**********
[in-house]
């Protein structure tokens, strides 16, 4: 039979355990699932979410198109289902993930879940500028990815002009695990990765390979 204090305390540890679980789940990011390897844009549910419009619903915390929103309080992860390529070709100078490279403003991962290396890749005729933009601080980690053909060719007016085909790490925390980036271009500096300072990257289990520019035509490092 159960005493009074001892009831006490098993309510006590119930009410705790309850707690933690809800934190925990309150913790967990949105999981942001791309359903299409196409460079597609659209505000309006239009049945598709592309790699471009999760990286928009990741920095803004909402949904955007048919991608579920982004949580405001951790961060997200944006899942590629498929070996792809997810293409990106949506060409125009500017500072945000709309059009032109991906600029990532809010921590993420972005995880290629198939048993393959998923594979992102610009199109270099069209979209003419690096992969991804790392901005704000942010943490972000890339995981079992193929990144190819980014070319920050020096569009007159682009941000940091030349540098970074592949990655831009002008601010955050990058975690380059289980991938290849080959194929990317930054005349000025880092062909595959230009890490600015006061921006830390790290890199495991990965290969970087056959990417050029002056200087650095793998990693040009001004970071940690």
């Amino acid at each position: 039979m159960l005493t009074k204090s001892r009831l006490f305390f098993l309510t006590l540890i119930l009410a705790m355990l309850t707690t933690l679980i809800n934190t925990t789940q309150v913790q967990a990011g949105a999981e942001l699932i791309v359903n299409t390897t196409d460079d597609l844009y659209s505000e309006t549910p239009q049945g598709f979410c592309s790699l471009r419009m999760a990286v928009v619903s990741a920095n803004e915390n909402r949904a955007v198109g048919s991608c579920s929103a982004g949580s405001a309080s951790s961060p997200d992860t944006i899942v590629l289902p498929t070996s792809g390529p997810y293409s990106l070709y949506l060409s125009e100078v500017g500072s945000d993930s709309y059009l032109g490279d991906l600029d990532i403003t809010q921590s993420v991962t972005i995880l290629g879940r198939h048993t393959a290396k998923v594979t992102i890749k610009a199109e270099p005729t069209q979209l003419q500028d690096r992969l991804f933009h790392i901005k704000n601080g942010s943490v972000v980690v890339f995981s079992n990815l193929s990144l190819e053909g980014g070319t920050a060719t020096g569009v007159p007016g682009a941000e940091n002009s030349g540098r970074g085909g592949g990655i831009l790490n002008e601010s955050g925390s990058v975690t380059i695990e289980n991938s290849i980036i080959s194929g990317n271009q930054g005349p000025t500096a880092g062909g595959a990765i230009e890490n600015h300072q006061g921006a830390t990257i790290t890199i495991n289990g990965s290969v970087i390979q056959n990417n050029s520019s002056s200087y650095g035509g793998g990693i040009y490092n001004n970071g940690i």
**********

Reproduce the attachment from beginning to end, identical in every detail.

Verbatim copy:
[in-house]
């Protein structure tokens, strides 16, 4: 039979355990699932979410198109289902993930879940500028990815002009695990990765390979 204090305390540890679980789940990011390897844009549910419009619903915390929103309080992860390529070709100078490279403003991962290396890749005729933009601080980690053909060719007016085909790490925390980036271009500096300072990257289990520019035509490092 159960005493009074001892009831006490098993309510006590119930009410705790309850707690933690809800934190925990309150913790967990949105999981942001791309359903299409196409460079597609659209505000309006239009049945598709592309790699471009999760990286928009990741920095803004909402949904955007048919991608579920982004949580405001951790961060997200944006899942590629498929070996792809997810293409990106949506060409125009500017500072945000709309059009032109991906600029990532809010921590993420972005995880290629198939048993393959998923594979992102610009199109270099069209979209003419690096992969991804790392901005704000942010943490972000890339995981079992193929990144190819980014070319920050020096569009007159682009941000940091030349540098970074592949990655831009002008601010955050990058975690380059289980991938290849080959194929990317930054005349000025880092062909595959230009890490600015006061921006830390790290890199495991990965290969970087056959990417050029002056200087650095793998990693040009001004970071940690």
């Amino acid at each position: 039979m159960l005493t009074k204090s001892r009831l006490f305390f098993l309510t006590l540890i119930l009410a705790m355990l309850t707690t933690l679980i809800n934190t925990t789940q309150v913790q967990a990011g949105a999981e942001l699932i791309v359903n299409t390897t196409d460079d597609l844009y659209s505000e309006t549910p239009q049945g598709f979410c592309s790699l471009r419009m999760a990286v928009v619903s990741a920095n803004e915390n909402r949904a955007v198109g048919s991608c579920s929103a982004g949580s405001a309080s951790s961060p997200d992860t944006i899942v590629l289902p498929t070996s792809g390529p997810y293409s990106l070709y949506l060409s125009e100078v500017g500072s945000d993930s709309y059009l032109g490279d991906l600029d990532i403003t809010q921590s993420v991962t972005i995880l290629g879940r198939h048993t393959a290396k998923v594979t992102i890749k610009a199109e270099p005729t069209q979209l003419q500028d690096r992969l991804f933009h790392i901005k704000n601080g942010s943490v972000v980690v890339f995981s079992n990815l193929s990144l190819e053909g980014g070319t920050a060719t020096g569009v007159p007016g682009a941000e940091n002009s030349g540098r970074g085909g592949g990655i831009l790490n002008e601010s955050g925390s990058v975690t380059i695990e289980n991938s290849i980036i080959s194929g990317n271009q930054g005349p000025t500096a880092g062909g595959a990765i230009e890490n600015h300072q006061g921006a830390t990257i790290t890199i495991n289990g990965s290969v970087i390979q056959n990417n050029s520019s002056s200087y650095g035509g793998g990693i040009y490092n001004n970071g940690i």